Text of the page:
A deep dive into the transformative space of generative artificial intelligence (AI) helps in exploring big-tech innovations and what the future has to offer for the budding space. In the past year, generative AI has gained lots of traction within the global technology space.
This is mainly because of its advanced ability to change how individuals and businesses approach problem-solving, creativity, and decision-making. Notably, the versatility and efficiency of generative AI applications have resulted in their adoption across many sectors of the global economy, from entertainment to healthcare, which is seen in its rapidly growing market size.
As of 2023, the global generative AI market was valued at $12.1 billion; however, the figure is expected to rise to $119.7 billion by 2032, according to various projections.
Furthermore, in 2022, a time when discussions surrounding the technology were yet to become mainstream, generative AI startups managed to raise $2.6 billion in 110 deals, a number that increased to almost $50 billion in 2023, with prominent firms like OpenAI, Inflection AI, and Anthropic securing several billion dollars each.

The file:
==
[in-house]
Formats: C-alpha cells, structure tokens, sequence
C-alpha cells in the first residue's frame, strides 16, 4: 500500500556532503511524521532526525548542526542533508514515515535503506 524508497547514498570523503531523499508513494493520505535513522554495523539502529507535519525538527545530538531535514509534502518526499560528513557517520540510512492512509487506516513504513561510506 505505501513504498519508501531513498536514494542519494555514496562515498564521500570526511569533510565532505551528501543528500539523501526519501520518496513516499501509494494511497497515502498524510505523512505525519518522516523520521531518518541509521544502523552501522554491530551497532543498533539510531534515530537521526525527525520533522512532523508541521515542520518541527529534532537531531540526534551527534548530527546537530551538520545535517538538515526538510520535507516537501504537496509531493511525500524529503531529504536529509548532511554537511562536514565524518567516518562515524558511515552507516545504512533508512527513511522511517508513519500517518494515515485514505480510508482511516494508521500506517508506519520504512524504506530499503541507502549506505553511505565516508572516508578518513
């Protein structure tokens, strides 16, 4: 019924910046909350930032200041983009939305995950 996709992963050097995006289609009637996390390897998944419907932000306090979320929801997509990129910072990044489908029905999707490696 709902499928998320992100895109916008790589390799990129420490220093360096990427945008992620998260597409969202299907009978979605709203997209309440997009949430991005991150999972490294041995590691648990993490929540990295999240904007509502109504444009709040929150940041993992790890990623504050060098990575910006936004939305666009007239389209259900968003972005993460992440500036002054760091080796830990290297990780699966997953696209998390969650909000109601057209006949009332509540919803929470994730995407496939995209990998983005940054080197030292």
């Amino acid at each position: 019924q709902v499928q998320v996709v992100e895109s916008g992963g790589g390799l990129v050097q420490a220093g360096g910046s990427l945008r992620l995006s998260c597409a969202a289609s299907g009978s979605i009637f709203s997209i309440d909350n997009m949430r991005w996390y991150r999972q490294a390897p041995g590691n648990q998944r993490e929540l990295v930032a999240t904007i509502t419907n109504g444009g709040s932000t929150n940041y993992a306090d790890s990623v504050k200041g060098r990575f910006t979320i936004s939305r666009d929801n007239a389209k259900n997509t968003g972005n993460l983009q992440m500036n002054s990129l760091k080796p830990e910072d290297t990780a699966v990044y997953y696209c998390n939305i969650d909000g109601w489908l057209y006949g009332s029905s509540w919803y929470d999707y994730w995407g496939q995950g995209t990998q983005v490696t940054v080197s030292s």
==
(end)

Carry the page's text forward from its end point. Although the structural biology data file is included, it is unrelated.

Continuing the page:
Another notable indicator of increasing interest in this space is the growing number of searches related to the term “generative AI.” As can be seen from market charts, following the release of OpenAI’s ChatGPT platform, interest in the technology spiked rapidly – peaking in June – specifically across countries like Hong Kong, Singapore, India, China, and Israel.
Thus, as the world of AI-enabled tech keeps evolving, its application scope also expands, leading more firms to integrate these technologies into their operations.